Breaking Bad – The unintended effects of break clauses in commercial leases

Break clauses allow tenants and landlords the right to bring a lease to an end at certain fixed points during the term of the lease.

 

A break clause is usually exercised on a fixed date during the lease term although rolling breaks, which are exercisable at any time during the term, can also be agreed. Break clauses will usually include an obligation on the tenant to have paid the rents due, but what happens when the break date falls between rent payment dates? Is the tenant entitled to a refund of overpaid rent?

 

This was considered in the recent case of Marks and Spencer plc v BNP Paribas Securities Trust Company (Jersey) Limited 2015. M&S (the tenant) served a break notice on their landlord and paid the landlord the following quarters rent in full as required by the lease.

 

The lease came to an end on the date set out in the notice and M&S then demanded repayment of the rent relating to the period between the date the lease ended and the end of the quarter. There was no express clause in the lease entitling M&S to a reimbursement, but surely that was only fair for M&S to receive a refund of the overpayment of rent and this could be implied into the body of the lease?

 

The Supreme Court found that as reimbursement was not necessary to make the lease commercially workable and coherent, they could not imply a clause into the lease for reimbursement of the rent, meaning M&S’ claim was rejected, resulting in a loss of over £1 million.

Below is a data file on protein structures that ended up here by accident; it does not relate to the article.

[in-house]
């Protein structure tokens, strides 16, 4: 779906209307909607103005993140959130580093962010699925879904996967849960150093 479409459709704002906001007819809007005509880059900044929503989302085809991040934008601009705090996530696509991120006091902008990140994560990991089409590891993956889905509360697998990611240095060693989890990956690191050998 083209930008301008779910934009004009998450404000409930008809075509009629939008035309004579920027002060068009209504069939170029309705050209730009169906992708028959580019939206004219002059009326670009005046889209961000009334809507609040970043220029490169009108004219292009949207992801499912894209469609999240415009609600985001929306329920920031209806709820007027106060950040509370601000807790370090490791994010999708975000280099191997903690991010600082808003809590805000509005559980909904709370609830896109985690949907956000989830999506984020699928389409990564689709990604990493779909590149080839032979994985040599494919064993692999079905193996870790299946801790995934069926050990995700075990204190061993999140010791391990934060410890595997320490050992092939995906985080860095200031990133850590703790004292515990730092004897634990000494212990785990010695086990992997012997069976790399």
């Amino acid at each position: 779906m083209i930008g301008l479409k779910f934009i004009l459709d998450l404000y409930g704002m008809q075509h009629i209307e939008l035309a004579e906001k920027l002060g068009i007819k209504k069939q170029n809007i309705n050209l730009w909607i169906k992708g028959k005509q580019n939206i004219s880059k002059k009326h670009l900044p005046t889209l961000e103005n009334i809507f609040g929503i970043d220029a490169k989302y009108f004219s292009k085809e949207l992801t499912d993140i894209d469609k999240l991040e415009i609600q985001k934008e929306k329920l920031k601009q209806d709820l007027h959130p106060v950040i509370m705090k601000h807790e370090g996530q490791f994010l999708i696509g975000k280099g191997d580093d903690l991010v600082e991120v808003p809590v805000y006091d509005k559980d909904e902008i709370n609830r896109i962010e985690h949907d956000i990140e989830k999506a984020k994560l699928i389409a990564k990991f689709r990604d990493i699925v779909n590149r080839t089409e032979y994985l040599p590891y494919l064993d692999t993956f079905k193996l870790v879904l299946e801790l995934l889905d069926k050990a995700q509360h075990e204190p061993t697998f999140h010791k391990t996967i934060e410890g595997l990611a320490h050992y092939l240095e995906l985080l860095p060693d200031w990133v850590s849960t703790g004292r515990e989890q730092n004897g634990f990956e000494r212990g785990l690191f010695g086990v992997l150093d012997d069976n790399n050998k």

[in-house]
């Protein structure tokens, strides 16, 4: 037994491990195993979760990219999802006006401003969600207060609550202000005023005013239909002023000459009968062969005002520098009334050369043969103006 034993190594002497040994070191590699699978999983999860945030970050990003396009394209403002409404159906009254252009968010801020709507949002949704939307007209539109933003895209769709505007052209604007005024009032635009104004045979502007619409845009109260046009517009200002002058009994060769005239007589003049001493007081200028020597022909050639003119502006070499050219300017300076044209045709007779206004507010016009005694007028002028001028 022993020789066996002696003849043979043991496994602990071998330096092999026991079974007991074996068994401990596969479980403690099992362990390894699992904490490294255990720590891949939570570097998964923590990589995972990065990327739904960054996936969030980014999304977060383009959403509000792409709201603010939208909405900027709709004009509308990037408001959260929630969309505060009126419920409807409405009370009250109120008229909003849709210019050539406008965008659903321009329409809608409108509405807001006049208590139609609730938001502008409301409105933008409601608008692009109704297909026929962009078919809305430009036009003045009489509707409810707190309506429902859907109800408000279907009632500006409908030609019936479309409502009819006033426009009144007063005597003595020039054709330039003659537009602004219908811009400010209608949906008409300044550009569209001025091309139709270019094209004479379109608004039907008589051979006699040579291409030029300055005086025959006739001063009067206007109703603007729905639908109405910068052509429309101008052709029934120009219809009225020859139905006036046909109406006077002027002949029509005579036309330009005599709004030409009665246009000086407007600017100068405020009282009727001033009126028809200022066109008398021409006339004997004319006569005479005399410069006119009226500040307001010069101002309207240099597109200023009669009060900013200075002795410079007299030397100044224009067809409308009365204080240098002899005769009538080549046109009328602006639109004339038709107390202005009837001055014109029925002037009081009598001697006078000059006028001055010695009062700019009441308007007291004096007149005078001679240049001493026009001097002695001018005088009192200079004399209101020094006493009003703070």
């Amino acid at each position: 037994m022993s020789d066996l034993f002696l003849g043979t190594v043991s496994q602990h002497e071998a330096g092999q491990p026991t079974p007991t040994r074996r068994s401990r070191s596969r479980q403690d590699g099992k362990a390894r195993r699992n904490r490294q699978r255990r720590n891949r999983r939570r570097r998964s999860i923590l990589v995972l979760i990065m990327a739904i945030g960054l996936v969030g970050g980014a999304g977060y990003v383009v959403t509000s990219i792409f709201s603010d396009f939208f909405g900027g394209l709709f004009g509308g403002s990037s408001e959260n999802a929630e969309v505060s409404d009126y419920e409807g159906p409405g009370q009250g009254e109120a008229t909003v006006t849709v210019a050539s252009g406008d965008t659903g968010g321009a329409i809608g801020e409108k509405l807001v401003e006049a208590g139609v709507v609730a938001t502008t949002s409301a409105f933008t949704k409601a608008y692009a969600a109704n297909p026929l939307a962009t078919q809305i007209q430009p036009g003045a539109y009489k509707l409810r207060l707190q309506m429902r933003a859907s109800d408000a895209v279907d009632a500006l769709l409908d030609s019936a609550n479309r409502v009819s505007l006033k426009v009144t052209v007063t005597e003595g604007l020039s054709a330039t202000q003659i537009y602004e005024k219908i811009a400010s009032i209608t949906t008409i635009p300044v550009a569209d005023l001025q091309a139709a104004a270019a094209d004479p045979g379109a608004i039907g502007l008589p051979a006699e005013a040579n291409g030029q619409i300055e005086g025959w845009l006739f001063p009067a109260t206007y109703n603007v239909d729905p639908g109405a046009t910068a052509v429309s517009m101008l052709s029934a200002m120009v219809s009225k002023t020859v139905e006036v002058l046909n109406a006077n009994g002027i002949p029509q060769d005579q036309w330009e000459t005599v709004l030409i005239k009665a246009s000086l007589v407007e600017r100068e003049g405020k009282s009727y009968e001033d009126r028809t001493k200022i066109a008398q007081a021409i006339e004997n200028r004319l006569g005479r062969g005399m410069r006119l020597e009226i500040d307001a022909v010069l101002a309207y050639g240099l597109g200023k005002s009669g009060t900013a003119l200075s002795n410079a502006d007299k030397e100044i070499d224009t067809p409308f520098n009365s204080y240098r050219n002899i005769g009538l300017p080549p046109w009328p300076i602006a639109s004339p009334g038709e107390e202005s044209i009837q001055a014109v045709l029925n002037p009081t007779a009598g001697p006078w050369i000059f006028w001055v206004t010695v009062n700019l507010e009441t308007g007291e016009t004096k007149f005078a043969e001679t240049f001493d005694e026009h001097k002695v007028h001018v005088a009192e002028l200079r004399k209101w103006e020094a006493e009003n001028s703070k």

In short, if M&S wanted to be reimbursed for the rent paid between the date the lease ended under the break clause and the rent payment date, the lease should have included a clause to that effect.

 

The decision highlights:

 

a) the importance of ensuring that everything the landlord and tenant want is expressly set out in the body of the lease, as failing to do so could prove costly; and

 

b) that a clause will only be implied into a lease by the court if it is needed for business efficacy or the obviousness of its inclusion, regardless of whether it may seem very unfair to one of the parties.
For legal advice on break clauses or any other commercial property matter please contact us or call 01453 832566.

 

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